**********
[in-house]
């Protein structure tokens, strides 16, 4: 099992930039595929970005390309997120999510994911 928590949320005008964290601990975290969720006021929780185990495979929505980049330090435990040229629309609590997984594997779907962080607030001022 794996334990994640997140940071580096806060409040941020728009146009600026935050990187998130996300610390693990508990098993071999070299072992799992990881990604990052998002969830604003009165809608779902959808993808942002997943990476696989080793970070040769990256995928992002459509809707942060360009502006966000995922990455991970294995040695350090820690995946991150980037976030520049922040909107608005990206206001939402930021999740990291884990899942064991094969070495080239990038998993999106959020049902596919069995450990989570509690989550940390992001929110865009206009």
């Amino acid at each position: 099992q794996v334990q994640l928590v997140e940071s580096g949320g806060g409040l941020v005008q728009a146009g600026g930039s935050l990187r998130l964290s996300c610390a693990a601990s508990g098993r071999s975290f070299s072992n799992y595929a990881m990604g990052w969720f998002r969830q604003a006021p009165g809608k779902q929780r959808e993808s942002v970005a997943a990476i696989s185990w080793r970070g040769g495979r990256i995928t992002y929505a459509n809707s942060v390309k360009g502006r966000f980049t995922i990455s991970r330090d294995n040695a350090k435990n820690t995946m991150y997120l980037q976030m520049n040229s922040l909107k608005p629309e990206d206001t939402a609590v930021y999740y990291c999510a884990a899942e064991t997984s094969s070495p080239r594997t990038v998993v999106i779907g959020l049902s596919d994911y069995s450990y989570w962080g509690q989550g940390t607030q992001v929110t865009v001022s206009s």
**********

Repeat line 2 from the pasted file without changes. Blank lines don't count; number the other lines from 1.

């Protein structure tokens, strides 16, 4: 099992930039595929970005390309997120999510994911 928590949320005008964290601990975290969720006021929780185990495979929505980049330090435990040229629309609590997984594997779907962080607030001022 794996334990994640997140940071580096806060409040941020728009146009600026935050990187998130996300610390693990508990098993071999070299072992799992990881990604990052998002969830604003009165809608779902959808993808942002997943990476696989080793970070040769990256995928992002459509809707942060360009502006966000995922990455991970294995040695350090820690995946991150980037976030520049922040909107608005990206206001939402930021999740990291884990899942064991094969070495080239990038998993999106959020049902596919069995450990989570509690989550940390992001929110865009206009």